Philippine Cobra Snake Facts

The Philippine cobra is one of the most dangerous snakes in the world. Its scientific name, Naja philippinensis, literally means “cobra from the Philippine Islands”. It is also commonly known as the northern Philippine cobra.

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Danger to Humans:

The Philippine cobra is considered deadly to humans. Its venom is dangerous and could lead to death in as little as 30 minutes. What is even scarier is that the Philippine cobra does not even have to bite you to kill you! It is a type of “spitting cobra”, so it can launch its venom at threats.

The Philippine cobra’s spitting behavior can launch its venom up to 8-10 feet! It is very accurate while “spitting” and can hit humans with venom in their eyes blinding them and allowing the snake to escape! The blindness is temporary but can become permanent if immediate medical attention is not sought.

Scientists have discovered the reason for this accurate aim is that the snakes can actually predict where the spitting victim is going to be! At about 2 feet, it can hit its target 100% of the time, and, at farther distances, it has an astonishing 90% accuracy rate. The venom is sprayed in distinct geometric patterns, and this snake would be the champion of any spitting contest!


As the name suggests, a Philippine cobra is endemic, or native, to the northern parts of the Philippines. Philippine cobras can be found in many different types of habitats, including forests, jungles, plains, grasslands, and even developed areas. It is particularly fond of water, so a Philippine cobra can often be found near ponds, rivers or even large puddles.


The average length of this snake is between 3-5 feet. However, there have been reports from some island populations of snakes reaching 7 feet! These snakes are light to medium brown in color.


Like all spitting cobras, the Philippine cobra has the ability to produce a hood when it feels threatened. If they feel threatened, they will raise some of their upper body and head off of the ground and expands, or spreads out, its neck ribs. This behavior is called hooding.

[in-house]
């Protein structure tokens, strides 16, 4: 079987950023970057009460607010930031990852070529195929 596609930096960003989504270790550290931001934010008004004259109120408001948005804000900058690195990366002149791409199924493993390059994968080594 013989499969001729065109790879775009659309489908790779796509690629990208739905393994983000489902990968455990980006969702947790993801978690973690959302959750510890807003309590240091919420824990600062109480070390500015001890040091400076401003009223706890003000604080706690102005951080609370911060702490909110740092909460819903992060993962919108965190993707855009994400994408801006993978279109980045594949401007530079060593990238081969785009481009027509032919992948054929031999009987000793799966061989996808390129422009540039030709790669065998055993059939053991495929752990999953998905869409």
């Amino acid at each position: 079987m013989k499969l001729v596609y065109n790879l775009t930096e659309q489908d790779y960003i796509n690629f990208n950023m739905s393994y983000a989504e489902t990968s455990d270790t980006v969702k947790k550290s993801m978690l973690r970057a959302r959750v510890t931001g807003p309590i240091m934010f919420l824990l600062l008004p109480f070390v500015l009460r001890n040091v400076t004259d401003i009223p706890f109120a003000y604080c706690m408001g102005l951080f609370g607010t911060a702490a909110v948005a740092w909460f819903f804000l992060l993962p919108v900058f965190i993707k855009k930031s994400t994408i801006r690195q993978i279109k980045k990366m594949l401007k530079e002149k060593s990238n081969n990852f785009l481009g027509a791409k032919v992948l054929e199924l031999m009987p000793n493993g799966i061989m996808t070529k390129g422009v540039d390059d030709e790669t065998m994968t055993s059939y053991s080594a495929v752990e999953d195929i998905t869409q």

The Philippine cobra will eat a variety of prey, including small mammals, frogs, and even birds. It must be very careful when finding prey for food because it is not a very strong snake and uses its spitting venom to subdue the prey before trying to kill it.

Its appetite for rats often gets it into trouble because the rat fights back and has been known to injure, even blind, Philippine cobras! Although the rat will not survive the snake’s venom, it could leave injuries that could kill the snake.

  • Special Adaptations: The shape of the Philippine cobra is unique in that the fangs are narrower and more teardrop-shaped than other snake species. The venom does not come out of the tip of the fang-like other venomous snakes, including other species of cobras. Instead, a small hole in front of the fang allows them to spray out their venom. The venom goes outward instead of downward. Scientists believe this was an adaptation in order for the Philippine cobra to not get stepped on by large predators, such as antelopes.
  • Reproduction: Cobras are the only type of snake that shows some parental interest in protecting their young. A Philippine cobra female will lay 20-40 eggs in a nest and guard them until they hatch. As soon as they are hatched, they are left on their own.
  • Unfortunately, although once common, the Philippine cobra population is decreasing. It faces natural predators, such as king cobras and mongooses, as well as humans. It is often killed on sight, especially when found near fields. It is also collected for use as exotic food and, on a lower level, to be used in the pet trade. Because of the declining population, its conservation status is listed as Near Threatened.

Striking Statements of Fact:

  • The Philippine cobra was named by the American scientist, Edward Harrison Taylor, in 1922.
  • Although the Philippine cobra is listed as a member of the “spitting cobras”, scientists have performed research to determine that these types of cobras really do not spit at all ~ at least not the way humans think about spitting. Instead, as the snake fangs release the venom, the snake will actually expel, or force out, air from its lungs causing the venom to be pushed out! The more accurate term to describe them would be “spraying cobras”!

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